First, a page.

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Theater Review: ‘Carol Mulroney’ a Witty, Yet Fluffy, Piece

Play by Belber a Great Night out at Calderwood Theatre

By Rosa Cao
STAFF WRITER

Carol Mulroney

The Huntington Theatre Company

Written by Stephen Belber

Directed by Lisa Peterson

Calderwood Theatre, Boston

Runs through Nov. 20, 2005

The new Calderwood Theatre should feel quite homey to any MIT students who might venture out into wilds of Boston: it feels like a spiffed up lecture hall with a stage where chalkboards would be. But no fear, “Carol Mulroney” is far more entertaining than your run-of-the-mill lecture; even if it does seem to have misplaced its emotional and intellectual core, it’s still got great actors, hilarious one-liners, and a reckless splash of Boondocks-style racial irreverence to top off the concoction.

Belber’s new play opens with a starscape, and an awkwardly real chimney, short, blunt, and square. This, we are told, is a roof, specifically the roof of a home belonging to Carol, who is sad, plagued by nebulous troubles. And while the program, press release, and blurb coyly avoid mention of any fatal denouement, what clearly is at stake here is exactly the clich one would expect of a play set on a roof without a railing.

All five characters in this play are in sales, the girls peddle paints, the men run Mulroney Cosmetics. However much bullshit is spun around the matter (and Hutton Mulroney gives any pomo theorist a run for the money), the play, like its characters, is fundamentally shallow.

Take Carol. The title character is always defined in terms of what she is to others: a daughter, a wife, an obstacle, or an object of fantasy. Who she is, what she does, is delineated in only the sketchiest of terms; she’s sad, she’s worried, but why? How? Apparently she had a bad childhood, again described in the most nebulous of terms. She’s a sweet, non-confrontational girl who continues to have a bad relationship with her admittedly abrasive father, but so what?

Belber said he wanted to write a play about “someone with an inexplicable sadness,” but Carol often comes off as no more than an angsty shell. Her insights are quaint, too wispy even to be written down. Poor Ana Reeder, the talented actress playing Carol, is forced to pontificate on her inner states with such profundities as “I don’t know … I just don’t know …”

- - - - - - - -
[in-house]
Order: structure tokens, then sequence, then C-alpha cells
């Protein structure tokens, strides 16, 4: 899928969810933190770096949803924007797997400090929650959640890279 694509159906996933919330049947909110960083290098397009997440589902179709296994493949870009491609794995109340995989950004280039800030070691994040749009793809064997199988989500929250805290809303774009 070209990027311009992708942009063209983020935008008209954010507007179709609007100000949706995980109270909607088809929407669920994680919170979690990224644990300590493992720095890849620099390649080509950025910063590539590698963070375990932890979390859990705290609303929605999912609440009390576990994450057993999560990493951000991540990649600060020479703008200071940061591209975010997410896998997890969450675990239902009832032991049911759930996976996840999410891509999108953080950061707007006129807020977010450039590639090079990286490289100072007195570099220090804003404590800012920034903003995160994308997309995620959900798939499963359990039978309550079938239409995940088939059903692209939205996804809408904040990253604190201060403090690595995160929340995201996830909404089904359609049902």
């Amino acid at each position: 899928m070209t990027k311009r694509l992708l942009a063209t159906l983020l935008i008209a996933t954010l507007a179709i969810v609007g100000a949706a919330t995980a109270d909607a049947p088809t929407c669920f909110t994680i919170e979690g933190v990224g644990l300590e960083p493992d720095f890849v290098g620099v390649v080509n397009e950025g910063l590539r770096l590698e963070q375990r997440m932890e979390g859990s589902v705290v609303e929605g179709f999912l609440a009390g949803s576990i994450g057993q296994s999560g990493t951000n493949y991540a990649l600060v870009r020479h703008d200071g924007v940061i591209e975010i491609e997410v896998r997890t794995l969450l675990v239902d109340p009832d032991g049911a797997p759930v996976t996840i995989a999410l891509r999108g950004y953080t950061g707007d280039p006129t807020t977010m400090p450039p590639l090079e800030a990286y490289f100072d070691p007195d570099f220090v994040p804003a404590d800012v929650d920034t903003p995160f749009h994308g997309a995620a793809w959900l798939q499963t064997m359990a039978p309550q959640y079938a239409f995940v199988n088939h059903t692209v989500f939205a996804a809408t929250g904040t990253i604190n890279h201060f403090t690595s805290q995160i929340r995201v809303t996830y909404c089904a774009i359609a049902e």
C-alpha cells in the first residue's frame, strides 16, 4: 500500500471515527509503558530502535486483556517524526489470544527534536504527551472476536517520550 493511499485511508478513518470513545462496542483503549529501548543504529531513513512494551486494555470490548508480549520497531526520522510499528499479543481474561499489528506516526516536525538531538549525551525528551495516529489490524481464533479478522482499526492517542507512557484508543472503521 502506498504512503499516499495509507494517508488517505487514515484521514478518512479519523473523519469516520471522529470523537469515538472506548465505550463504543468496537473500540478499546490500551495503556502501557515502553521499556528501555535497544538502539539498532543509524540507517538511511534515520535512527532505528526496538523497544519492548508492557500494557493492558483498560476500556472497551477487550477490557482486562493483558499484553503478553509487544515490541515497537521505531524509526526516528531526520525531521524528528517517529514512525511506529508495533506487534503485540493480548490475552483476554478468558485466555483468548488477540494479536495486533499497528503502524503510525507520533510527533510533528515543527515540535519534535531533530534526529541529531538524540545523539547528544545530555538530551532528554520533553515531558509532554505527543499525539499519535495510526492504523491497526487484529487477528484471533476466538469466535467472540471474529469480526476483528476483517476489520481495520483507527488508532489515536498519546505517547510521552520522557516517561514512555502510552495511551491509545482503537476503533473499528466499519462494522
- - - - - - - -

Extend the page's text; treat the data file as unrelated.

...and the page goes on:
Carol’s slightly evil best friend, on the other hand, is an instant attention-grabber; Johanna Day consistently steals the scene as Joan: dramatic, red-headed, and radiating semi-desperate sexuality. Joan specializes in saying the outrageous and the hilarious. Her delivery of “You know, there’s a limit to the number of organic carrots one woman can make love to,” has to be seen to be believed.

Lesley (Tim Ransom) makes a vague, vapid, bad husband to Carol; he’s more or less oblivious, slightly obsessive, and true blue new age loony. He wants to “re-essentialize” his life of working for Carol’s dad Hutton by growing potatoes and bees on Carol’s beloved roof. Unfortunately, the conversations about this are as boring as they sound.

The father, the boss, every overconfident overbearing authority figure rolled up into one, Hutton Mulroney is played with boorish and elaborate ease by Larry Pine. He’s a hardcore pragmatist in the unsubtle American tradition of John Dewey: if we think it’s true, it’s true. If it makes things better for it to be true, we’ll believe it’s true. Utility trumps ontology. From the beginning, we see him urging people to do things, to “just say yes;” he honestly seems to believe that saying makes it so. He wields the malleability of perception by sheer force of personality, and with the complicity of those around him, creates his own reality. But in the end, he is refuted as easily as Samuel Johnson is said to have refuted Bishop Berkeley: by kicking a rock, by a body falling, “thus do I refute you.”

Halfway through the play, enter Ken (Reuben Jackson) into Carol’s stalled life. Unfortunately, he seems have been watching too much Disney, holding out his hand, he says “Do you trust me?” before showing her the edge of the roof, “I just want to show you how to fly.” Aladdin, anyone? He suggests Turkey, as a toast to Hutton, as a destination with Carol. Carol takes it to heart, but not the way he intends: whirling like a dervish herself, she spins off-center, and falls.

The stars in the background change colors and shape: they start out clean and white and pure. We get colors when Ken, hope, and new dreams enter the scene; they turn into falling trails when the intimations start heading off the roof. And a Milky Way in faint white haze appears when redemption and forgiveness, a solution, seem to be on the way.

What happens when you put a tortured girl together with an opportunity for self-destruction? It should be an opportunity for depth, drama, hell, maybe even some examination of the human condition, but alas – Carol is no Antigone, she believes not in spectacle or sacrifice, nor even any principles; she removes herself gently and leaves everyone else still confused on the roof, as the funeral fades to stars.